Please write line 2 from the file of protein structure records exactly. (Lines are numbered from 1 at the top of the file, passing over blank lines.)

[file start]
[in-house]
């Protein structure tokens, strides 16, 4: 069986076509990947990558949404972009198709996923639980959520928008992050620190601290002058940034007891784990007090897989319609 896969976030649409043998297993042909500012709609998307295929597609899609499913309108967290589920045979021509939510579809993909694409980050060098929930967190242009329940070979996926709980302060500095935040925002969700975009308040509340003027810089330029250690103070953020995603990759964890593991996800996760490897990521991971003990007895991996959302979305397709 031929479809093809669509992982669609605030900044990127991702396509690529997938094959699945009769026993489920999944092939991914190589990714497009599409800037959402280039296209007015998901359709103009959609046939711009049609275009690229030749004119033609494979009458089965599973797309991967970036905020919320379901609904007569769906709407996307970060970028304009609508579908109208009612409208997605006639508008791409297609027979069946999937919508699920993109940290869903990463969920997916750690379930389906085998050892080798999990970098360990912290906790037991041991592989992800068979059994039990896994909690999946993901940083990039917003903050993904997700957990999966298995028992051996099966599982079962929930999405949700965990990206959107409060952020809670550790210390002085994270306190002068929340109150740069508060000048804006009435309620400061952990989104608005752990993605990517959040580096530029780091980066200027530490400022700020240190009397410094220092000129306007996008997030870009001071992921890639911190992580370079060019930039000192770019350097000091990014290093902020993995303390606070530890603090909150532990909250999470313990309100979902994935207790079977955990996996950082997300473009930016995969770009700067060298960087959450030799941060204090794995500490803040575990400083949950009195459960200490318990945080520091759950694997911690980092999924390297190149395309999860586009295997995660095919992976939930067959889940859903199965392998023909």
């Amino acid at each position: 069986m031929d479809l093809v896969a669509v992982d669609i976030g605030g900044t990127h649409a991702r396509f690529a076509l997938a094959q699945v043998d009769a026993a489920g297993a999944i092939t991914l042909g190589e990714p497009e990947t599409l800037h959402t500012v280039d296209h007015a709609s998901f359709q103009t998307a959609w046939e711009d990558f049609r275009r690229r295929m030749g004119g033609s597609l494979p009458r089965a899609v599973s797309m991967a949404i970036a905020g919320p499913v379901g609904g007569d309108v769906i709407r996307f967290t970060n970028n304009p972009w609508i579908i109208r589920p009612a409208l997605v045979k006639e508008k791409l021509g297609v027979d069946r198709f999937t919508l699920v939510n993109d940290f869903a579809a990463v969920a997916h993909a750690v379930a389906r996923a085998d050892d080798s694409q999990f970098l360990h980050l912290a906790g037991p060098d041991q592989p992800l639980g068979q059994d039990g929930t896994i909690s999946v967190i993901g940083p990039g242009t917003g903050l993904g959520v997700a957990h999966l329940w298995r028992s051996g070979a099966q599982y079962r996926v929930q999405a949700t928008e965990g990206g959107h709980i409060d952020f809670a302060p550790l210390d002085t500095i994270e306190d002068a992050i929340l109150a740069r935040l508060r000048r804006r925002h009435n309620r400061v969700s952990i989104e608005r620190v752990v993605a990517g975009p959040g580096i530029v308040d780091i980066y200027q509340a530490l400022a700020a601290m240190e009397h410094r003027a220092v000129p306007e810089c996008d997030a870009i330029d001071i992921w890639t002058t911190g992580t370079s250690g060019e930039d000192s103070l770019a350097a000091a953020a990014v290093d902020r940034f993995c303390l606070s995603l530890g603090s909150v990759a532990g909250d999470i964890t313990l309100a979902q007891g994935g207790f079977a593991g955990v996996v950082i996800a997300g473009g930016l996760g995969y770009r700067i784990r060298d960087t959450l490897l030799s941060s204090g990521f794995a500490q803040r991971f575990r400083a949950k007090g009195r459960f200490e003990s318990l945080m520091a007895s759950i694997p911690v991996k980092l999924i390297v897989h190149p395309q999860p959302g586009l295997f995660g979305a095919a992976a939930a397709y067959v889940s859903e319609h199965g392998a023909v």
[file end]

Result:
């Protein structure tokens, strides 16, 4: 069986076509990947990558949404972009198709996923639980959520928008992050620190601290002058940034007891784990007090897989319609 896969976030649409043998297993042909500012709609998307295929597609899609499913309108967290589920045979021509939510579809993909694409980050060098929930967190242009329940070979996926709980302060500095935040925002969700975009308040509340003027810089330029250690103070953020995603990759964890593991996800996760490897990521991971003990007895991996959302979305397709 031929479809093809669509992982669609605030900044990127991702396509690529997938094959699945009769026993489920999944092939991914190589990714497009599409800037959402280039296209007015998901359709103009959609046939711009049609275009690229030749004119033609494979009458089965599973797309991967970036905020919320379901609904007569769906709407996307970060970028304009609508579908109208009612409208997605006639508008791409297609027979069946999937919508699920993109940290869903990463969920997916750690379930389906085998050892080798999990970098360990912290906790037991041991592989992800068979059994039990896994909690999946993901940083990039917003903050993904997700957990999966298995028992051996099966599982079962929930999405949700965990990206959107409060952020809670550790210390002085994270306190002068929340109150740069508060000048804006009435309620400061952990989104608005752990993605990517959040580096530029780091980066200027530490400022700020240190009397410094220092000129306007996008997030870009001071992921890639911190992580370079060019930039000192770019350097000091990014290093902020993995303390606070530890603090909150532990909250999470313990309100979902994935207790079977955990996996950082997300473009930016995969770009700067060298960087959450030799941060204090794995500490803040575990400083949950009195459960200490318990945080520091759950694997911690980092999924390297190149395309999860586009295997995660095919992976939930067959889940859903199965392998023909």